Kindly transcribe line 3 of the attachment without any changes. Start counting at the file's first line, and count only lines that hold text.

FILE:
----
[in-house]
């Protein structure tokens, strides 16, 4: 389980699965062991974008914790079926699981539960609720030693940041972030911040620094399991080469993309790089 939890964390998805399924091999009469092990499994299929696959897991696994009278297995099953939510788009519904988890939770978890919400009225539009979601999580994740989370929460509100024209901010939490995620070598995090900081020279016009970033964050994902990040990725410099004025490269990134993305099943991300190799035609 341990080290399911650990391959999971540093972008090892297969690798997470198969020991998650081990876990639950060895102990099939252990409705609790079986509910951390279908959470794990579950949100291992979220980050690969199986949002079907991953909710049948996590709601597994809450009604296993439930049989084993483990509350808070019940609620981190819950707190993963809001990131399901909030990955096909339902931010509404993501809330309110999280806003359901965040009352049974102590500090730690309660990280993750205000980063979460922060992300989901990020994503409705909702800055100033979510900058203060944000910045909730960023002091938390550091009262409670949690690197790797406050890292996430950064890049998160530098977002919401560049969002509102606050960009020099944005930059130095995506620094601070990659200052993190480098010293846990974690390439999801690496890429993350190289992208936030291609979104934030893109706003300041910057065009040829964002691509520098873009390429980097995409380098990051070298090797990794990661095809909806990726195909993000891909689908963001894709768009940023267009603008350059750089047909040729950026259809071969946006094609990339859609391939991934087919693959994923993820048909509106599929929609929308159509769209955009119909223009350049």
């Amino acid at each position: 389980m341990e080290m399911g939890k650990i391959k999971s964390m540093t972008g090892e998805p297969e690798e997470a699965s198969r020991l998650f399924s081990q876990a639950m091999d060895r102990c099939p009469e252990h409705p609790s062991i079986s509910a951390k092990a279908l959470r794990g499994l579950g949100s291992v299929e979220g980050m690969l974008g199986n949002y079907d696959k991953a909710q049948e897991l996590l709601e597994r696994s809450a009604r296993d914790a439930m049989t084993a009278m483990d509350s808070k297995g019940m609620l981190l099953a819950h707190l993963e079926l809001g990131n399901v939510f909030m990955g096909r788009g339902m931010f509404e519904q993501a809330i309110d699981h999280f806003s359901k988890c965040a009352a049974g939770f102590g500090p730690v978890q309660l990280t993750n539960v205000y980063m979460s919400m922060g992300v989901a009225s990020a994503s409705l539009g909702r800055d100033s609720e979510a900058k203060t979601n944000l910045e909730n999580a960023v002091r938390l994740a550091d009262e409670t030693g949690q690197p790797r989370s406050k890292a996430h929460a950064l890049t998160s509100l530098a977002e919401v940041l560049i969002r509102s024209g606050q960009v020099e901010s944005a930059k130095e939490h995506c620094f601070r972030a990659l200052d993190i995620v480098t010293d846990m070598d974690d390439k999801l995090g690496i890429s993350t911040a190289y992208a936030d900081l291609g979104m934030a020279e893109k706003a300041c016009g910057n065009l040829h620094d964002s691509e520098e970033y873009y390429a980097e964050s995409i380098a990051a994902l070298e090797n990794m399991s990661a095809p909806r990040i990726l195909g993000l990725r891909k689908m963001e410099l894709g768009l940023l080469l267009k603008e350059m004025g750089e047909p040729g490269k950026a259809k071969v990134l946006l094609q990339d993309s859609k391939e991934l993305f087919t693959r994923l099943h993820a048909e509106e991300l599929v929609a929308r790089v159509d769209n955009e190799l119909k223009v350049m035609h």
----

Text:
């Amino acid at each position: 389980m341990e080290m399911g939890k650990i391959k999971s964390m540093t972008g090892e998805p297969e690798e997470a699965s198969r020991l998650f399924s081990q876990a639950m091999d060895r102990c099939p009469e252990h409705p609790s062991i079986s509910a951390k092990a279908l959470r794990g499994l579950g949100s291992v299929e979220g980050m690969l974008g199986n949002y079907d696959k991953a909710q049948e897991l996590l709601e597994r696994s809450a009604r296993d914790a439930m049989t084993a009278m483990d509350s808070k297995g019940m609620l981190l099953a819950h707190l993963e079926l809001g990131n399901v939510f909030m990955g096909r788009g339902m931010f509404e519904q993501a809330i309110d699981h999280f806003s359901k988890c965040a009352a049974g939770f102590g500090p730690v978890q309660l990280t993750n539960v205000y980063m979460s919400m922060g992300v989901a009225s990020a994503s409705l539009g909702r800055d100033s609720e979510a900058k203060t979601n944000l910045e909730n999580a960023v002091r938390l994740a550091d009262e409670t030693g949690q690197p790797r989370s406050k890292a996430h929460a950064l890049t998160s509100l530098a977002e919401v940041l560049i969002r509102s024209g606050q960009v020099e901010s944005a930059k130095e939490h995506c620094f601070r972030a990659l200052d993190i995620v480098t010293d846990m070598d974690d390439k999801l995090g690496i890429s993350t911040a190289y992208a936030d900081l291609g979104m934030a020279e893109k706003a300041c016009g910057n065009l040829h620094d964002s691509e520098e970033y873009y390429a980097e964050s995409i380098a990051a994902l070298e090797n990794m399991s990661a095809p909806r990040i990726l195909g993000l990725r891909k689908m963001e410099l894709g768009l940023l080469l267009k603008e350059m004025g750089e047909p040729g490269k950026a259809k071969v990134l946006l094609q990339d993309s859609k391939e991934l993305f087919t693959r994923l099943h993820a048909e509106e991300l599929v929609a929308r790089v159509d769209n955009e190799l119909k223009v350049m035609h």